Wittman’s first air race was in Milwaukee, Wisconsin in 1926 in which he placed second. Wittman’s first race plane was constructed in 1931 and made its debut at the National Air Races in Cleveland that year. It was initially powered by an American Cirrus engine. Each winter Wittman would rebuild the 'Chief', and over the years the refinements added significantly greater performance.

 

In 1934, Steve decided to go for the 'big time' and build a race plane capable of winning the Thompson Trophy. Wittman’s design philosophy emphasized light weight over streamlining, and 'Bonzo' took this approach to its extreme, being dubbed the 'flying barn door' by the press due to its angular appearance. Nonetheless, 'Bonzo's excellent performance made Steve one of the top contenders for the Thompson Trophy. Wittman’s first race in 'Bonzo' was the 1935 Thompson Trophy race, in which he placed second behind Harold Neumann in 'Mr. Mulligan'.

 

For 1936, Wittman rebuilt 'Bonzo', installing a new landing gear. Since the National Air Races were in Los Angeles that year, he had a long cross-country flight to reach Los Angeles. After landing at Cheyenne, Wyoming, an engine backfire caused 'Bonzo' to catch on fire; the fire was extinguished before 'Bonzo' was completely destroyed. But the damage was too great to be repaired for any further racing that year.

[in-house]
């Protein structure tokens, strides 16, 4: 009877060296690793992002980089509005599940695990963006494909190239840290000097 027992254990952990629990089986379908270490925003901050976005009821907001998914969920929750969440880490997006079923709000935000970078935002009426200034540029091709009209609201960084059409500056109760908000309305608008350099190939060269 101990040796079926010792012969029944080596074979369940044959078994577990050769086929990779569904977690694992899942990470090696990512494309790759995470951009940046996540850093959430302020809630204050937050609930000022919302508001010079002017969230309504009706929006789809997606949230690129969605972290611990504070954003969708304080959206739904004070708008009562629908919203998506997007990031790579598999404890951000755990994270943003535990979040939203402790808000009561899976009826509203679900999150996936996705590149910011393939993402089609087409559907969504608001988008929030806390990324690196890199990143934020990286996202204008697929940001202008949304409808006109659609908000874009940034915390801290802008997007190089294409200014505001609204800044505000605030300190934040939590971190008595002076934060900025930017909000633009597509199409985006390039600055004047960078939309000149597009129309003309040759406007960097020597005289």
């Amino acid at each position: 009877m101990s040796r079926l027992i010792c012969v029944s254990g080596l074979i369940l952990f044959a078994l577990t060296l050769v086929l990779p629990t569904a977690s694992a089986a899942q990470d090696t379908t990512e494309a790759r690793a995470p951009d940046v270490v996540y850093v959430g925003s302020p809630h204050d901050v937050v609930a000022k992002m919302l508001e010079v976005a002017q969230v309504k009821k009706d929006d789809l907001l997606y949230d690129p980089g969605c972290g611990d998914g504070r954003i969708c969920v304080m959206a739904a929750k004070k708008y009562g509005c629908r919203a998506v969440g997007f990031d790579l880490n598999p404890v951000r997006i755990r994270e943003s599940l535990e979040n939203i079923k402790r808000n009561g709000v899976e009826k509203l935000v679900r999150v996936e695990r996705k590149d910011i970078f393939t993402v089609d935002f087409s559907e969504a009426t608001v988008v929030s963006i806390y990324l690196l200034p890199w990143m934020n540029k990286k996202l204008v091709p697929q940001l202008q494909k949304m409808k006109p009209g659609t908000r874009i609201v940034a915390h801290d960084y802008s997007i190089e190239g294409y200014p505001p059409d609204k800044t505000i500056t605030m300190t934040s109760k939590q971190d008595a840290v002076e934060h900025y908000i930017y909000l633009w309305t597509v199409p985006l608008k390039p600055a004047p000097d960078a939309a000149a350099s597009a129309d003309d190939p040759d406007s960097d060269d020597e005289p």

1937 turned out to be Wittman’s most successful year. 'Bonzo' was the fastest qualifier for the Thompson Trophy race, and he led for the first 18 laps of the 20 lap race. With a huge lead and the race seemingly in the bag, the engine began to run rough, and Wittman was forced to throttle back to remain in the race, finishing in 5th place. At the 1938 National Air Races, Wittman placed 3rd in the Thompson Trophy race in 'Bonzo', and in 1939 Wittman placed 5th after cutting a pylon at the race start.

 

Wittman remained active in aviation his entire life. On April 27, 1995, Wittman and his wife took off for a routine cross-country flight from Ocala, Florida to their summer home in Oshkosh, Wisconsin. The Wittman "O&O" crashed five miles south of Stevenson Alabama, killing both Wittman and his wife Paula.

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